|Publication number||US7162003 B2|
|Application number||US 11/036,471|
|Publication date||Jan 9, 2007|
|Filing date||Jan 13, 2005|
|Priority date||Jan 27, 2004|
|Also published as||CN1906851A, CN100547924C, US20050165996|
|Publication number||036471, 11036471, US 7162003 B2, US 7162003B2, US-B2-7162003, US7162003 B2, US7162003B2|
|Inventors||Alain Vergnes, Olivier Lardy|
|Original Assignee||Atmel Corporation|
|Export Citation||BiBTeX, EndNote, RefMan|
|Patent Citations (25), Referenced by (3), Classifications (13), Legal Events (6)|
|External Links: USPTO, USPTO Assignment, Espacenet|
This application claims priority to French Application Serial Number 04 00740, filed Jan. 27, 2004, the entirety of which is incorporated by reference herein.
(1) Field of the Invention
The invention relates to clock frequencies in peripheral devices and more particularly to running a peripheral device (slave) at a clock frequency different than that of a microprocessor (master), without using clock resynchronization.
(2) Prior Art
A microcontroller generally includes a microprocessor, memory, a peripheral module that provides communication, for example Universal Asynchronous Receiver/Transmitter (UART), SPI, and USB, and an interrupt controller. Peripherals are generally configured to exchange data with microprocessors through internal buses. A bus typically conveys data, address and control signals. One method of handling data buses for multiple peripherals is by multiplexing the signal.
Address decoder 206 receives and decodes an address from system address bus 210, and issues a select signal on bridge select line 215 to bridge circuit 216, which then selects between peripheral 208-1 and 208-2. Bridge select logic 216 coordinates bus signals from system address bus 210, system read/write bus 212, and system data bus 214 with peripherals 208. Bridge circuit 216 also translates the protocol of the system bus into protocol for the peripheral bus. Bridge circuit 216 interfaces with peripheral 208-1 through peripheral bus 218-1 and with peripheral 208-2 through peripheral bus 218-2. Communication between microprocessor 202, bridge circuit 216 and peripheral 208-1 is coordinated by a clock signal from clock source 220 (also received by memory 204, address decoder 206, and external bus interface 209).
Peripheral 208-2 receives a clock signal from clock source 222, which differs from clock source 220. Bridge circuit 216 receives clock source 222 and resynchronizes signals between microprocessor 202, which operates at the timing of clock source 220, and peripheral 208-2. In order to resynchronize, microcontroller 200 duplicates some parts of the bus (particularly the address bus), which in turn requires more power.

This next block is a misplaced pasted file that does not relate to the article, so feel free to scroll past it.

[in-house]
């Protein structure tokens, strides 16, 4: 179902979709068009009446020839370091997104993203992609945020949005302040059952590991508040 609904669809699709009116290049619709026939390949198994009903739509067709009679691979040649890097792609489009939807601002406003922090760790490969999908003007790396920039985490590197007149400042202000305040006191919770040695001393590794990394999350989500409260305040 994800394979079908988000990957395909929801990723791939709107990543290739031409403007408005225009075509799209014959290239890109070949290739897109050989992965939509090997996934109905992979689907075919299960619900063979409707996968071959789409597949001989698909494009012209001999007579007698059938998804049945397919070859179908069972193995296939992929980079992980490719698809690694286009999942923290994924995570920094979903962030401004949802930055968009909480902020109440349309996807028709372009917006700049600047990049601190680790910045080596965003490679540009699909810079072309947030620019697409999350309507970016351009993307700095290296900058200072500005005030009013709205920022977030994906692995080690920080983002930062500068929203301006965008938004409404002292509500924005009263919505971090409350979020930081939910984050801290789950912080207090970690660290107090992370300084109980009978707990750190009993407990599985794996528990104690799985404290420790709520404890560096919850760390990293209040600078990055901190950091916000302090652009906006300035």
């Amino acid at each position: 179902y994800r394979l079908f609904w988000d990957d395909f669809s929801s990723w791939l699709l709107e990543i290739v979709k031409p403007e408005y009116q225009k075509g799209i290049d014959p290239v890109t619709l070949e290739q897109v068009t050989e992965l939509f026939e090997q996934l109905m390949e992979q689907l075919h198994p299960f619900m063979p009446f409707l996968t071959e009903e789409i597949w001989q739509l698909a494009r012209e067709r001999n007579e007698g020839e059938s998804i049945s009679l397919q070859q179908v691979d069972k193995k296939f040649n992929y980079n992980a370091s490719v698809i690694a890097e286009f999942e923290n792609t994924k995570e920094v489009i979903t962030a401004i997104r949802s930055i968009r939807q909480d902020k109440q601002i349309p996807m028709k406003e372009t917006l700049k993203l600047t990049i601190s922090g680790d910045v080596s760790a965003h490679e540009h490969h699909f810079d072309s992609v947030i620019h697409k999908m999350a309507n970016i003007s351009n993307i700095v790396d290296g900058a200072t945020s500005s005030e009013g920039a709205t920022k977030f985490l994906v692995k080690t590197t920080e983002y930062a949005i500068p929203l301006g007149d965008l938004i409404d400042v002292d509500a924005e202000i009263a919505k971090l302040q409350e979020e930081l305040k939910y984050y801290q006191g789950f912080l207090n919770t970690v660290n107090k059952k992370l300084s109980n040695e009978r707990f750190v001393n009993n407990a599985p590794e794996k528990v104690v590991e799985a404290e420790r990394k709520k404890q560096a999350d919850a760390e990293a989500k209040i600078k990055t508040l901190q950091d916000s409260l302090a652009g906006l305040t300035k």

What is needed is a method and system for resynchronizing signals between peripherals at different clock frequencies that uses fewer components and reduce power consumption.
The invention consists of determining a count value for a circuit wherein the count (three, four, five, etc.) represents the ratio of system clock frequency to a peripheral clock frequency (2-1, 3-1, 4-1, etc.). The count allows the system to run a peripheral at a clock frequency different from the system clock frequency without resynchronizing the peripheral clock frequency.
The invention is a system for selecting a peripheral, the peripheral receiving a first clock frequency. The invention comprises the following. A processing circuit receives a second clock frequency, where the first and second clock frequencies are different. The processing circuit is configured to transmit a select signal. A bridge circuit is coupled to the processing circuit and the peripheral, and is configured to receive the select signal and transmit a peripheral select signal to the peripheral. The bridge circuit is further configured to receive the second clock frequency but not the first clock frequency. A counter is coupled to the bridge circuit and is configured to process a count, the count being a predetermined number and based on the value of the first frequency.
Address decoder 306 receives and decodes an address from system address bus 310, and issues a select signal on bridge select line 315 to bridge circuit 316, which then selects between peripheral 308-1 and 308-2. Bridge circuit 316 interfaces with peripherals 308 through peripheral read/write bus 318, peripheral address bus 320, and peripheral data bus 322. Bridge circuit 316, microprocessor 302 and peripheral 308-1 receive a clock signal from clock source 324. A clock signal to memory 304, address decoder 306 and external bus 309 is not illustrated for simplicity.
Peripheral 308-2 receives a clock signal from clock source 326, which differs from clock source 324. Bridge circuit 316 does not need to receive clock source 326 in order to resynchronize signals between microprocessor 302, which operates at the timing of clock source 324, and peripheral 308-2. In one embodiment, the ratio of clock frequency from clock source 324 to clock source 326 is known and stored in or available to bridge circuit 316.
Microprocessor 302 from